Environmental Values and Civil Society
Though China's economy is projected to become the world's largest within the next twenty years, industrial pollution threatens both the health of the country's citizens and the natural resources on which their economy depends. Capturing the consequences of this reality, Bryan Tilt conducts an in-depth, ethnographic study of Futian Township, a rural community reeling from pollution.
The industrial township is located in the populous southwestern province of Sichuan. Three local factories-a zinc smelter, a coking plant, and a coal-washing plant-produce air and water pollution that far exceeds the standards set by the World Health Organization and China's Ministry of Environmental Protection. Interviewing state and company officials, factory workers, farmers, and scientists, Tilt shows how residents cope with this pollution and how they view its effects on health and economic growth. Striking at the heart of the community's environmental values, he explores the intersection between civil society and environmental policy, weighing the tradeoffs between protection and economic growth. Tilt ultimately finds that the residents are quite concerned about pollution, and he investigates the various strategies they use to fight it. His study unravels the complexity of sustainable development within a rapidly changing nation.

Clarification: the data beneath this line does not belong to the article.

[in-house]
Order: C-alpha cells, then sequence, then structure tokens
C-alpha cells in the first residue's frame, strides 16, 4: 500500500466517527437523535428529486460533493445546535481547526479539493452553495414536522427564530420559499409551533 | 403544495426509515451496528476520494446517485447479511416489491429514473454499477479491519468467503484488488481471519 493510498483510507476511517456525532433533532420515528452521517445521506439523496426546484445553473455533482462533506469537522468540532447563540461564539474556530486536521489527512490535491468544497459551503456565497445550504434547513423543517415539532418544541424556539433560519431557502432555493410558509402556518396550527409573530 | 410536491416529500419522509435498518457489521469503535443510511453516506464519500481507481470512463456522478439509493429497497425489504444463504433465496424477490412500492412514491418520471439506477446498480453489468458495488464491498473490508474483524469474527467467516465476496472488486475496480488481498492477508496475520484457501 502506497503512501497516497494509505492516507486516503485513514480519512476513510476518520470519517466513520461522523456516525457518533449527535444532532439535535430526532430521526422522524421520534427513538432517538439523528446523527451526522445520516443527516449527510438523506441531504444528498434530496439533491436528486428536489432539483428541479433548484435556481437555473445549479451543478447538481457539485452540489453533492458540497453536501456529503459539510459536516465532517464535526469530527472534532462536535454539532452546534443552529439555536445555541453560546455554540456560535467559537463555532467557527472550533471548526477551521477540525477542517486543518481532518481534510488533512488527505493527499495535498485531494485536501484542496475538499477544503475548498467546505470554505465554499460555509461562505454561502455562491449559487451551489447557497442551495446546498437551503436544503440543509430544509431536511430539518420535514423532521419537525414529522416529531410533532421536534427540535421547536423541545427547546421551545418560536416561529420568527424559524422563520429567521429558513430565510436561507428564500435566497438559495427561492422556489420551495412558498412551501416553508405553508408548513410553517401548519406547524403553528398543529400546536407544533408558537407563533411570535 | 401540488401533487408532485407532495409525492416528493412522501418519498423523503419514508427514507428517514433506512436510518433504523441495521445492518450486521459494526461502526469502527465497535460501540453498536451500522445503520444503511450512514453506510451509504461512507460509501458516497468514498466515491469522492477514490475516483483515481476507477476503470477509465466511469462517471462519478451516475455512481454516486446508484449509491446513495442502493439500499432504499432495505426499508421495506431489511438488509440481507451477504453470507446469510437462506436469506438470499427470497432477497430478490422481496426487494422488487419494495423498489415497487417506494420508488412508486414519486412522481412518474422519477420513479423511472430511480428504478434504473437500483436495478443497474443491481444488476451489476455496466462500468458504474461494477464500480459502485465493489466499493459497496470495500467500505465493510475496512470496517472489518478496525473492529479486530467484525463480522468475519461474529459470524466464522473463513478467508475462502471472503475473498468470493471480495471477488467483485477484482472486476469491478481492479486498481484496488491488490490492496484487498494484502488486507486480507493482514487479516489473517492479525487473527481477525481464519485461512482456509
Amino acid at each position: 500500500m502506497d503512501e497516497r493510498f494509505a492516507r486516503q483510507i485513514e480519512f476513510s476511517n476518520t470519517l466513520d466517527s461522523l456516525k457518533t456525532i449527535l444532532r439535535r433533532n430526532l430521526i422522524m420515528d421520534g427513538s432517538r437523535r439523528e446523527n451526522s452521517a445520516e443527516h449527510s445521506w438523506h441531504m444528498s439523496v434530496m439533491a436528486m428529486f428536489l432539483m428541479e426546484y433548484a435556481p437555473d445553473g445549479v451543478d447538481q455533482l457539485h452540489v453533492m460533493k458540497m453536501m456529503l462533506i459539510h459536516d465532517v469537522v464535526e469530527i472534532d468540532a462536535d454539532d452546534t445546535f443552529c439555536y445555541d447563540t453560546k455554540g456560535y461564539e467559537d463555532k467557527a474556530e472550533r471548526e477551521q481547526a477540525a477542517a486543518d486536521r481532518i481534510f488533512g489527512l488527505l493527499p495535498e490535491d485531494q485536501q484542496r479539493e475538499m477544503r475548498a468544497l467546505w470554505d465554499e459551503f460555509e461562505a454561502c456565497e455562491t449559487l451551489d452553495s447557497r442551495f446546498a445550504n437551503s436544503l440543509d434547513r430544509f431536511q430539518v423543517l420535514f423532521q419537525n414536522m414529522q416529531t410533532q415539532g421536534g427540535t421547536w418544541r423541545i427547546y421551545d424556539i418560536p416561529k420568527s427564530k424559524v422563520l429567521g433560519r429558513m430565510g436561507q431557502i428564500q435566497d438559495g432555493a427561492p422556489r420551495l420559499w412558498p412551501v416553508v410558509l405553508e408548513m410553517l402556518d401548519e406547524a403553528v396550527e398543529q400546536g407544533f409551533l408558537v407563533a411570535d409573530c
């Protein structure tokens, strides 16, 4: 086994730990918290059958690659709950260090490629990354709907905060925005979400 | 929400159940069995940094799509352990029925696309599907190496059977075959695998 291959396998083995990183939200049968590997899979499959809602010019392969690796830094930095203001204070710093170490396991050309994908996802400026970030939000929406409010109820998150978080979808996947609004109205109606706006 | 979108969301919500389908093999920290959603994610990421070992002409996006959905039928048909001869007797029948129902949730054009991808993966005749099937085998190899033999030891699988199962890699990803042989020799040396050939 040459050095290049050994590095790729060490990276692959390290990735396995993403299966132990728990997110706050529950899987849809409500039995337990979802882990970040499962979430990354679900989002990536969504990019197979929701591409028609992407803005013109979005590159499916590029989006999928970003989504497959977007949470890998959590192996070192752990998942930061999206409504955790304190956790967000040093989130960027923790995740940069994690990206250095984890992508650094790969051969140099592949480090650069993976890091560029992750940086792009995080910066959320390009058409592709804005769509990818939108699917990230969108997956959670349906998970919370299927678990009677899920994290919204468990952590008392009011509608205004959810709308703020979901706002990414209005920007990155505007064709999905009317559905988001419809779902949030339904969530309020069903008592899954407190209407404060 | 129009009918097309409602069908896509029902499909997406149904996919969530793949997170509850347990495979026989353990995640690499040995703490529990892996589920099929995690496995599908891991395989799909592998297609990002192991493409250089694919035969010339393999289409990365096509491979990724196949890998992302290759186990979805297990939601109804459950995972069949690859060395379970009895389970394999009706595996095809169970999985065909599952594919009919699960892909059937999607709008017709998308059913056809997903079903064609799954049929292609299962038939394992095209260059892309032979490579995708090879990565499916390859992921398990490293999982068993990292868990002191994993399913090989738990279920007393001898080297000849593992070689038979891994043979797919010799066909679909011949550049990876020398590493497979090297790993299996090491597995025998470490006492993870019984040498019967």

Tilt's remarkable... timely book, which offers a major contribution to the study of China and environmental governance in the developing world.
An interesting and illuminating book for scholars who wish to understand the present ecological situation in rural China and the daily conflict between values and actions that confront the local governments and citizens of China.
An important addition to environmental studies of China.
Struggle for Sustainability has something important to offer a wide audience...its manageable rendering of technical and scientific industrial production and pollution measurement reaches the nonenvironmental specialist; and its lucid prose and compelling ethnographic evidence have the potential to attract a lay readership beyond the environs of academia.
List of FiguresList of TablesPreface1. Environmental Values, Civil Society, and Sustainability in Post-Reform China2. The Development Imperative3. Saying Farewell to Communal Capital4. The Environmental Costs of Progress5. Pollution, Perceptions, and Environmental Values6. Civil Society and the Politics of Pollution Enforcement7. Struggling for Sustainability8. Conclusion: On ContradictionsAppendix: List of Chinese CharactersWorks Cited
Cecil B. Currey Book Award from the Association of Third World Studies.